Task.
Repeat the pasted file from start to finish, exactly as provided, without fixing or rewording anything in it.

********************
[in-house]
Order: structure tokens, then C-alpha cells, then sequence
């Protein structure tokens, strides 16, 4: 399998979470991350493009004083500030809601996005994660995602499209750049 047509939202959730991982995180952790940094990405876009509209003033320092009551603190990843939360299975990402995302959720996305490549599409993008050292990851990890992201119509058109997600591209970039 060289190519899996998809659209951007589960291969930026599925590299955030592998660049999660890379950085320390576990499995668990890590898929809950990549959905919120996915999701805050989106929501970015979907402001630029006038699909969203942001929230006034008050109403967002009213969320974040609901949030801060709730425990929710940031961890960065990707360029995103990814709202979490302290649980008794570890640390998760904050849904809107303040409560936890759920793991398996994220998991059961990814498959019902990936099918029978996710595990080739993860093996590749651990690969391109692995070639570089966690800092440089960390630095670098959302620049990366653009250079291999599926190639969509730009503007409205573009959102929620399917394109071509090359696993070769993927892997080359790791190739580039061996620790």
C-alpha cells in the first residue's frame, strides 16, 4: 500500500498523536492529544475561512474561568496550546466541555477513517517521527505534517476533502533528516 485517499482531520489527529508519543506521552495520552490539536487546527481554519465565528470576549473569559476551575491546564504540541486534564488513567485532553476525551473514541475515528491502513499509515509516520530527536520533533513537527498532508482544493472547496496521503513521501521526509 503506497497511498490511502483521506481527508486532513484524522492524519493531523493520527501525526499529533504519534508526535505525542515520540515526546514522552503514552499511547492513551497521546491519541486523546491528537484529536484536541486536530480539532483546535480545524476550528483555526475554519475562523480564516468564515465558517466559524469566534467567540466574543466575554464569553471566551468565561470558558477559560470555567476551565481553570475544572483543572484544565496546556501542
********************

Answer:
[in-house]
Order: structure tokens, then C-alpha cells, then sequence
């Protein structure tokens, strides 16, 4: 399998979470991350493009004083500030809601996005994660995602499209750049 047509939202959730991982995180952790940094990405876009509209003033320092009551603190990843939360299975990402995302959720996305490549599409993008050292990851990890992201119509058109997600591209970039 060289190519899996998809659209951007589960291969930026599925590299955030592998660049999660890379950085320390576990499995668990890590898929809950990549959905919120996915999701805050989106929501970015979907402001630029006038699909969203942001929230006034008050109403967002009213969320974040609901949030801060709730425990929710940031961890960065990707360029995103990814709202979490302290649980008794570890640390998760904050849904809107303040409560936890759920793991398996994220998991059961990814498959019902990936099918029978996710595990080739993860093996590749651990690969391109692995070639570089966690800092440089960390630095670098959302620049990366653009250079291999599926190639969509730009503007409205573009959102929620399917394109071509090359696993070769993927892997080359790791190739580039061996620790």
C-alpha cells in the first residue's frame, strides 16, 4: 500500500498523536492529544475561512474561568496550546466541555477513517517521527505534517476533502533528516 485517499482531520489527529508519543506521552495520552490539536487546527481554519465565528470576549473569559476551575491546564504540541486534564488513567485532553476525551473514541475515528491502513499509515509516520530527536520533533513537527498532508482544493472547496496521503513521501521526509 503506497497511498490511502483521506481527508486532513484524522492524519493531523493520527501525526499529533504519534508526535505525542515520540515526546514522552503514552499511547492513551497521546491519541486523546491528537484529536484536541486536530480539532483546535480545524476550528483555526475554519475562523480564516468564515465558517466559524469566534467567540466574543466575554464569553471566551468565561470558558477559560470555567476551565481553570475544572483543572484544565496546556501542